Image from Pexels

Image from Pexels

When preparing for an interview, whether it be for a job or for school, it is important to dress in proper attire. Something a little bit above business casual usually does the trick, but what exactly does that mean? Obviously, ripped jeans should never be worn to a formal interview and this applies to guys and girls, but what about polo shirts, thigh-length skirts, and six-inch heels? Is there a line that crosses into too much? If so, where is that line drawn? Well, I am going to try to set the record straight and give you my rules for dressing for an interview.

For Men

Please, please I beg of you, if you decide to wear a polo shirt, compensate with nicer dress pants and maybe even throw in a sport coat for good measure. Polo shirts walk the line between casual and business appropriate and while a lot of that depends on the look and fit of the shirt, much of the perception is aided by other items of clothing being worn. So this guy to the left would be dressed much more appropriately than if he were just wearing that polo shirt and some jeans.

Some things that always work for men dressing for an interview:

A well-fitted, seasonally-appropriate suit. This can be paired with a button-up shirt, conservative polo shirt, or sweater. Ties are optional depending on the seriousness of the interview. Shoes should be at least one step above casual sneakers; boat shoes are borderline appropriate. Oxfords, brogues, bucks, loafers, or wingtips are preferred.

A sport coat and dress pants. The fun thing about this combination is that the coat and slacks do not have to match! In fact, take this opportunity to let your personality shine through. Try a plaid sport coat and neutral slacks with a chambray shirt and fun bow tie if you are adventurous. If you’re more conservative, a navy jacket, white button-up shirt, and khaki pants are perfectly appropriate. Appropriate polo shirts, and sweaters are also options depending again, on the type of interview.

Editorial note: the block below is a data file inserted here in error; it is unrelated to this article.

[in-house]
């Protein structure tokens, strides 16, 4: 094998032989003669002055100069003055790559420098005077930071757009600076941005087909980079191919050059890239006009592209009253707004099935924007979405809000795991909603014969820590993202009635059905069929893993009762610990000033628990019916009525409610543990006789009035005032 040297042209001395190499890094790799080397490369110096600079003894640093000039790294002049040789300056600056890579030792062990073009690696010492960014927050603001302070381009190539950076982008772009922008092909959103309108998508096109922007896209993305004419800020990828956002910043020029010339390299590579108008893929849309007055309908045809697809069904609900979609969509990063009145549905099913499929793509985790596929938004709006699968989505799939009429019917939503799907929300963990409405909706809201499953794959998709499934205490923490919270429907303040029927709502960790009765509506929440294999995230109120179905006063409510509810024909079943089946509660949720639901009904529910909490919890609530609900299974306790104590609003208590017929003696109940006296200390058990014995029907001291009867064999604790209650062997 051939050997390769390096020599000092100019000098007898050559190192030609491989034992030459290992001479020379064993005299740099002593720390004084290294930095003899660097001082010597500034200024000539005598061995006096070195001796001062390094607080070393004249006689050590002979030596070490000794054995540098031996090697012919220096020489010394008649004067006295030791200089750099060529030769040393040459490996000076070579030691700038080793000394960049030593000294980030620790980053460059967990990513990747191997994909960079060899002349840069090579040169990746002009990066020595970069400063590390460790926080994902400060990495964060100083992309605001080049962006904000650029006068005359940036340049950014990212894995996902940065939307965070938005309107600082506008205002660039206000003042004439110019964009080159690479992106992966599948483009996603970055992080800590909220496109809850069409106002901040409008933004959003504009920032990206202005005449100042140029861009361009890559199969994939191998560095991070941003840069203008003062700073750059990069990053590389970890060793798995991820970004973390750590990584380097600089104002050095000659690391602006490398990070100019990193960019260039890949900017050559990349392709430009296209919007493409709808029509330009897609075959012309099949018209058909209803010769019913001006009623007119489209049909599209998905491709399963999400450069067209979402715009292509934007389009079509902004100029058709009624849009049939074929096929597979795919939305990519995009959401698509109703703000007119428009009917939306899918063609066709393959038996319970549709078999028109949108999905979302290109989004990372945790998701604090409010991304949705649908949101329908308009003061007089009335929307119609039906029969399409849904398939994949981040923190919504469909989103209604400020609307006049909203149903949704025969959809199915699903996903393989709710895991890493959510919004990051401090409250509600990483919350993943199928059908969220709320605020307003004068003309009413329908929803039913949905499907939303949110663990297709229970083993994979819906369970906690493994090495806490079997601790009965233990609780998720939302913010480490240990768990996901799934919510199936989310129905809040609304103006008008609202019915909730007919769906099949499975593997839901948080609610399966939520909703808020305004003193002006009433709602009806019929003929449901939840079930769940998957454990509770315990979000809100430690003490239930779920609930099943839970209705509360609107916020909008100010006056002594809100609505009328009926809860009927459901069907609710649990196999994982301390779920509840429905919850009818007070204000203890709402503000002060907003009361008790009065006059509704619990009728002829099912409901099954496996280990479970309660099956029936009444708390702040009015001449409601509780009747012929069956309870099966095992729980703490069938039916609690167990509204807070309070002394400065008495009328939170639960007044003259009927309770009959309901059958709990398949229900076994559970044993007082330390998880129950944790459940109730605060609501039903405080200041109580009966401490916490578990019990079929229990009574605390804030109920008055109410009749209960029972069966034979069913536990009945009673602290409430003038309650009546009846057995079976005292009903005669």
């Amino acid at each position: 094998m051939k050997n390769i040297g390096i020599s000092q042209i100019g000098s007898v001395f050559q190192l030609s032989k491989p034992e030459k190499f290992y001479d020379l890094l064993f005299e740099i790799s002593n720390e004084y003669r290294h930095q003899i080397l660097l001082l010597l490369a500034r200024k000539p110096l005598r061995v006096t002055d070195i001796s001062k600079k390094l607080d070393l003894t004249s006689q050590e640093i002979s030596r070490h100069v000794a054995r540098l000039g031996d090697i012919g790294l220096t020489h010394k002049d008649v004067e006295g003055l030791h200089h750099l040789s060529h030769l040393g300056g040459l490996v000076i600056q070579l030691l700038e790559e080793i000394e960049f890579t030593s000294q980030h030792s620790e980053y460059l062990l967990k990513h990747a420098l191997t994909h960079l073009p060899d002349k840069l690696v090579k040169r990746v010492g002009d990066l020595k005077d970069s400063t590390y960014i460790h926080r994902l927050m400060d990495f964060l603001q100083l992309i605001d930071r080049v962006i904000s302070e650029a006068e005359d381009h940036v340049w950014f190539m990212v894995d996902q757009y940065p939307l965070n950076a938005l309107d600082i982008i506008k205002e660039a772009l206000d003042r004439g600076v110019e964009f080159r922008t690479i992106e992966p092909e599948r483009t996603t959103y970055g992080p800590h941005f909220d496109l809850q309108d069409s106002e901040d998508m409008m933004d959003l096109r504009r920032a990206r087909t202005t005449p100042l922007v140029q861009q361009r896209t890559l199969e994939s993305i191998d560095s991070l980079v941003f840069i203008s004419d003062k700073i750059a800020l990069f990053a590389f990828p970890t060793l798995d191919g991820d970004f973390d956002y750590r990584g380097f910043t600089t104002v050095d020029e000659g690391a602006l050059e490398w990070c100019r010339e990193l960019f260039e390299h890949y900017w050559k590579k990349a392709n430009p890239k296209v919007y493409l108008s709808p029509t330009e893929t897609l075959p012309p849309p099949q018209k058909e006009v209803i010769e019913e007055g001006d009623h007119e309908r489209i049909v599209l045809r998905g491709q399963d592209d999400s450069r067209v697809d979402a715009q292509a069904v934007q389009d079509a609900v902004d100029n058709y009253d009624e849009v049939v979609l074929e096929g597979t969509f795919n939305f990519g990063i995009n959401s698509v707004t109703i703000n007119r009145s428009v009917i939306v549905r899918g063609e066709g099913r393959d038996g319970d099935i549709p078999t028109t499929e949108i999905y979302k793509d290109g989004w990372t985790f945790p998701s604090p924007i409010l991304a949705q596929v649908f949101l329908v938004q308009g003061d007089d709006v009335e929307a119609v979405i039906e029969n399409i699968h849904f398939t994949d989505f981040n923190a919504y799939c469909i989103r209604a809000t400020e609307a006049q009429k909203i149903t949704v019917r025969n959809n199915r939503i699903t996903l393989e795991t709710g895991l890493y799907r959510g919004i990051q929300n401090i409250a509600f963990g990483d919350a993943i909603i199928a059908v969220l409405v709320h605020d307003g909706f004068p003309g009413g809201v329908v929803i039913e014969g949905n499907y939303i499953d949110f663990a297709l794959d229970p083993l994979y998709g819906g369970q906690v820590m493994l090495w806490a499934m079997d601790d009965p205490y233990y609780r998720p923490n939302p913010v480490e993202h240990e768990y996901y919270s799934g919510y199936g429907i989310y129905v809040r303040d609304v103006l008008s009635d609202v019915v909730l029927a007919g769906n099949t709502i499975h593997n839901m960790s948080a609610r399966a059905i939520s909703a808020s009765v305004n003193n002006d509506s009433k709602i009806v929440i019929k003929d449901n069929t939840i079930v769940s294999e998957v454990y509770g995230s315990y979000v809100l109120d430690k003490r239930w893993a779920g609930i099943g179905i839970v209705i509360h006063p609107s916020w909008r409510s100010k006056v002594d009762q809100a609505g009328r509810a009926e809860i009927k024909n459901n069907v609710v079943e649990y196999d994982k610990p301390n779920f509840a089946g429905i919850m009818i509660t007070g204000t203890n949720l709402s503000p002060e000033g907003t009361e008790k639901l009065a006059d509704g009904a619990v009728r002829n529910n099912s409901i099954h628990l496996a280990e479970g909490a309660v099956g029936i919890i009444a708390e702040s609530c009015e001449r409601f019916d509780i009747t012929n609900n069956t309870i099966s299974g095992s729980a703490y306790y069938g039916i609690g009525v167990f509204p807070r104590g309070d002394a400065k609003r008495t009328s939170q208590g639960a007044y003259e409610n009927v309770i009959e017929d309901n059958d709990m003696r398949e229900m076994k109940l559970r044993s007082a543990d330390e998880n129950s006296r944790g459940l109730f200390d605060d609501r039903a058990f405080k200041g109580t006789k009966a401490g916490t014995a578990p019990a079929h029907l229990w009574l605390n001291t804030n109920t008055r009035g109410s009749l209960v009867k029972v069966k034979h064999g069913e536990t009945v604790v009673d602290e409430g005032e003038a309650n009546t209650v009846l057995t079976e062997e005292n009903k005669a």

I want to make clear, though, that business casual is NOT the same as interview attire! For one, you have not succeeded in getting the job, gaining admission to the school, or whatever goal you hope to gain from this interview! It is also a sign of respect to the interviewer that you made an effort when dressing yourself in addition to showing maturity. Jeans and a polo shirt is not an option, guys!

For Women

Suits are a wonderful option! They do not have to be masculine, ill-fitting, or frumpy old-maid-vibe-giving. The tailor is your friend, just as buying a more expensive well-fitting suit is worth your while. If suits are not your thing, don’t worry!

Options that work for women besides a suit:

A cocktail-length dress. I am not talking about a floor-length evening gown, nor am I talking about a sundress from H&M. Keep in mind that cocktail-length implies lower than mid-thigh. A great place to buy one is Ann Taylor. Pair it with some fun personality-revealing pumps and you’re ready to go!

Work-appropriate skirt with blouse and jacket/cardigan ensemble. No jean mini-skirts, please. Pencil skirts, A-line skirts, and circle skirts in neutral colors and materials are always a safe, stylish bet. Throw in a silky blouse or cotton button-up and you have a great alternative to the structured suit. The same goes for neutral dress pants in wool, twill, herringbone, tweed, etc. Just please, no jeans.

The important thing to remember is when in doubt, dress up! You only have one shot to present the image you want to a potential employer, or alumni interviewer. Believe me, they will have more respect for someone who appears overdressed than not. Although you may feel silly sitting there in a three-piece suit while your interviewer is lounging in loafers, jeans, and a stained oxfordcloth shirt, he or she will notice your effort and more than likely respect you for it.

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